The vagueness of the law
Currently, legal scholars agree that in some cases legal rules do not specify a definite outcome. These scholars believe that such indeterminacy results from the vagueness of language: the boundaries of the application of a term are often unclear. Nevertheless, they maintain that the system of legal rules by and large rests on clear core meanings that do determine definite outcomes for most cases. Contrary to this view, an earlier group of legal philosophers, called “realists,” argued that indeterminacy pervades every part of the law.
The realists held that there is always a cluster of rules relevant to the decision in any litigated case. For example, deciding whether an aunt’s promise to pay her niece a sum of money if she refrained from smoking is enforceable would involve a number of rules regarding such issues as offer, acceptance, and revocation. Linguistic vagueness in any one of these rules would affect the outcome of the case, making possible multiple points of indeterminacy, not just one or two, in any legal case.
For the realists, an even more damaging kind of indeterminacy stems from the fact that in a
common-law system based on precedent, a judge’s decision is held to be binding on judges in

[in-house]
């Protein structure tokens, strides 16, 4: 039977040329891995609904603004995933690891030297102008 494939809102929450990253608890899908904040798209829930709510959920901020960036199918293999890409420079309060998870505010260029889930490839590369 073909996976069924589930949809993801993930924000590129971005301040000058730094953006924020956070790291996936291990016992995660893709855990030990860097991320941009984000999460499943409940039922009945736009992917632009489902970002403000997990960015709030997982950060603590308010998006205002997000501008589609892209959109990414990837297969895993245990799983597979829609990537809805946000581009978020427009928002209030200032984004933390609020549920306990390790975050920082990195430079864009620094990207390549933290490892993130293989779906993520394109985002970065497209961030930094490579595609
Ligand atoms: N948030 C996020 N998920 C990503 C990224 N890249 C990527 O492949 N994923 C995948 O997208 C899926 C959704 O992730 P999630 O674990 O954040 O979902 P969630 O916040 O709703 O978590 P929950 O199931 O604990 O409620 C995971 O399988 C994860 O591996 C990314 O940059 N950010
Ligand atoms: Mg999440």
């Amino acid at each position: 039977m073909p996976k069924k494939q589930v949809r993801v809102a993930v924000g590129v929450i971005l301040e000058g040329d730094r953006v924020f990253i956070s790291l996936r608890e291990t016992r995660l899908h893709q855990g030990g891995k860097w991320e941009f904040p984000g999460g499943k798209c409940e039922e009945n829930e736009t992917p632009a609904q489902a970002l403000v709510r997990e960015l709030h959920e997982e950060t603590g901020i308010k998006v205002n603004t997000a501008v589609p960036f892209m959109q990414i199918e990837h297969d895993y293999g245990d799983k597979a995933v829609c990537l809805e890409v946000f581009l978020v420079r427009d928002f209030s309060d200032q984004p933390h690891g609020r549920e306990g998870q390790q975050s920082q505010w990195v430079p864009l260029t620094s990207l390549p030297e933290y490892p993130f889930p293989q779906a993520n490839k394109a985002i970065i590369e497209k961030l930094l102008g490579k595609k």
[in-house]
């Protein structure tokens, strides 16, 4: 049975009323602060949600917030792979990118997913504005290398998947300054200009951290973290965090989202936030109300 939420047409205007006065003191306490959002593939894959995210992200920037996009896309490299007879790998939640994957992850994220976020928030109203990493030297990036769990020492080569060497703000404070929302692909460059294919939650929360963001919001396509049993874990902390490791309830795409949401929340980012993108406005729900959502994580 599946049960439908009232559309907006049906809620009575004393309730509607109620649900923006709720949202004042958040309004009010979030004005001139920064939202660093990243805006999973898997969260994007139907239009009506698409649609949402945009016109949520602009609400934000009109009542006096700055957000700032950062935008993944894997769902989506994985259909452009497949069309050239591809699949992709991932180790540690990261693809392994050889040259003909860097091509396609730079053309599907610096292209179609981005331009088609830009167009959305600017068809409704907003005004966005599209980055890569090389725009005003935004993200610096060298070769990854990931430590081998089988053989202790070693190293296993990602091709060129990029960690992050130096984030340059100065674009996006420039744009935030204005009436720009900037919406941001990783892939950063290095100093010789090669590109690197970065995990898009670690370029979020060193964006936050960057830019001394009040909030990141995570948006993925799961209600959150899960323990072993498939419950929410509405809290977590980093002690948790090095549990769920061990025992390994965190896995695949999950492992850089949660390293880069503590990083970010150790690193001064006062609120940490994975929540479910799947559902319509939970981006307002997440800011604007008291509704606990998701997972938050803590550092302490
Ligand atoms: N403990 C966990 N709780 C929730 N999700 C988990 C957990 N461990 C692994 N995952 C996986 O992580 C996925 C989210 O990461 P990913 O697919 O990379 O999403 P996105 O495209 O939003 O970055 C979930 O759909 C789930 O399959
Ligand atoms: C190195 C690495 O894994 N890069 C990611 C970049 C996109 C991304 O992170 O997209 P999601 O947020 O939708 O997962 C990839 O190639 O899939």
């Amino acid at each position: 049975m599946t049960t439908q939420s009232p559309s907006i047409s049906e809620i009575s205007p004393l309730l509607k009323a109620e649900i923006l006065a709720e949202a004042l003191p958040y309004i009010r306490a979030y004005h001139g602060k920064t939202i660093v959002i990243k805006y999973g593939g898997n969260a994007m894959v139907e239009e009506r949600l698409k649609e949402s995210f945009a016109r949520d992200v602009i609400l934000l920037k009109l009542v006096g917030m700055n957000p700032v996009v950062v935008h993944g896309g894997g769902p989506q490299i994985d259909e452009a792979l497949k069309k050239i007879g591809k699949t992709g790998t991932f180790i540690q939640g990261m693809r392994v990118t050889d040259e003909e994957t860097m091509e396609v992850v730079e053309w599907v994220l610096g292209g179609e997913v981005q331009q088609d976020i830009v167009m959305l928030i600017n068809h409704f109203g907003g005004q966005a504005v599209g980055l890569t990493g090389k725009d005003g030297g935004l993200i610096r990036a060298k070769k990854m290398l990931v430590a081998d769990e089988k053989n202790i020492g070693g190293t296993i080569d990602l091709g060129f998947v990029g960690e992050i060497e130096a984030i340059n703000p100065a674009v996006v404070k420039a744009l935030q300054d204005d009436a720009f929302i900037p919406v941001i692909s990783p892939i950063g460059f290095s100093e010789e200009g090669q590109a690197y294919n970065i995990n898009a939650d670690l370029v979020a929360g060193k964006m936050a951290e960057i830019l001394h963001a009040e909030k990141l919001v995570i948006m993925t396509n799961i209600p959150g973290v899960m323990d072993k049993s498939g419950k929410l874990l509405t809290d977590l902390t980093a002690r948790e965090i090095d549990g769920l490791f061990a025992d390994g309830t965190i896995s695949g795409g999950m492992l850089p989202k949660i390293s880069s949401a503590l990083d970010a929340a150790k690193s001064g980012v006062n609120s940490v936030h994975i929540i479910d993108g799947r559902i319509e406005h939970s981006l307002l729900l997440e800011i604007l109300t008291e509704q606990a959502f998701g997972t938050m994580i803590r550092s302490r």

subsequent similar cases. Judicial decisions are expressed in written opinions, commonly held to consist of two parts: the holding (the decision for or against the plaintiff and the essential grounds or legal reasons for it, that is, what subsequent judges are bound by), and the dicta (everything in an opinion not essential to the decision, for example, comments about points of law not treated as the basis of the outcome). The realists argued that in practice the common-law system treats the “holding/dicta” distinction loosely. They pointed out that even when the judge writing an opinion characterizes part of it as “the holding,” judges writing subsequent opinions, although unlikely to dispute the decision itself, are not bound by the original judge’s perception of what was essential to the decision. Later judges have tremendous leeway in being able to redefine the holding and the dicta in a precedential case. This leeway enables judges to choose which rules of law formed the basis of the decision in the earlier case. When judging almost any case, then, a judge can find a relevant precedential case which, in subsequent opinions, has been read by one judge as stating one legal rule, and by another judge as stating another, possibly contradictory one. A judge thus faces an indeterminate legal situation in which he or she has to choose which rules are to govern the case at hand